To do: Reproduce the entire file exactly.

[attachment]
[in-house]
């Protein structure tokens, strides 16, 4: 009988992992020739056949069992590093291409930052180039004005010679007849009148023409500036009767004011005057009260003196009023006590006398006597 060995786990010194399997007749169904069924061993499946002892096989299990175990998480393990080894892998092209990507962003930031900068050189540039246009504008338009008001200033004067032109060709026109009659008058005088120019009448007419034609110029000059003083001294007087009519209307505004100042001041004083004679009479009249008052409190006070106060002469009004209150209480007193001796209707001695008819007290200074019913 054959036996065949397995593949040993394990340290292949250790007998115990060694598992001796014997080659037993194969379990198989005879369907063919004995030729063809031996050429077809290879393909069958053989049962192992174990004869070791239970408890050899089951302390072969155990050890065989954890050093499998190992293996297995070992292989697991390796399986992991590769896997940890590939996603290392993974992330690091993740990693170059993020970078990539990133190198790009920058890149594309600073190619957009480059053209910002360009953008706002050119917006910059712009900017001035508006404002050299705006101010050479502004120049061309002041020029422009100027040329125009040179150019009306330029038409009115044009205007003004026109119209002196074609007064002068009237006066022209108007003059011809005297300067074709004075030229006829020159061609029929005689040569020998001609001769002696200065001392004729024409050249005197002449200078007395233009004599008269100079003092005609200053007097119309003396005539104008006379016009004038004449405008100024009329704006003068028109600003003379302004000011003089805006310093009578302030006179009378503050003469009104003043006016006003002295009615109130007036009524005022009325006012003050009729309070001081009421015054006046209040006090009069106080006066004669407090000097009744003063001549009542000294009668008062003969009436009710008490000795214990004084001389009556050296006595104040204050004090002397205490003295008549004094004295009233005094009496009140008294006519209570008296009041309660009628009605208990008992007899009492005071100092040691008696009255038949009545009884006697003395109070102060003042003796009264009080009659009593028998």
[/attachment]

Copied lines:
[in-house]
């Protein structure tokens, strides 16, 4: 009988992992020739056949069992590093291409930052180039004005010679007849009148023409500036009767004011005057009260003196009023006590006398006597 060995786990010194399997007749169904069924061993499946002892096989299990175990998480393990080894892998092209990507962003930031900068050189540039246009504008338009008001200033004067032109060709026109009659008058005088120019009448007419034609110029000059003083001294007087009519209307505004100042001041004083004679009479009249008052409190006070106060002469009004209150209480007193001796209707001695008819007290200074019913 054959036996065949397995593949040993394990340290292949250790007998115990060694598992001796014997080659037993194969379990198989005879369907063919004995030729063809031996050429077809290879393909069958053989049962192992174990004869070791239970408890050899089951302390072969155990050890065989954890050093499998190992293996297995070992292989697991390796399986992991590769896997940890590939996603290392993974992330690091993740990693170059993020970078990539990133190198790009920058890149594309600073190619957009480059053209910002360009953008706002050119917006910059712009900017001035508006404002050299705006101010050479502004120049061309002041020029422009100027040329125009040179150019009306330029038409009115044009205007003004026109119209002196074609007064002068009237006066022209108007003059011809005297300067074709004075030229006829020159061609029929005689040569020998001609001769002696200065001392004729024409050249005197002449200078007395233009004599008269100079003092005609200053007097119309003396005539104008006379016009004038004449405008100024009329704006003068028109600003003379302004000011003089805006310093009578302030006179009378503050003469009104003043006016006003002295009615109130007036009524005022009325006012003050009729309070001081009421015054006046209040006090009069106080006066004669407090000097009744003063001549009542000294009668008062003969009436009710008490000795214990004084001389009556050296006595104040204050004090002397205490003295008549004094004295009233005094009496009140008294006519209570008296009041309660009628009605208990008992007899009492005071100092040691008696009255038949009545009884006697003395109070102060003042003796009264009080009659009593028998």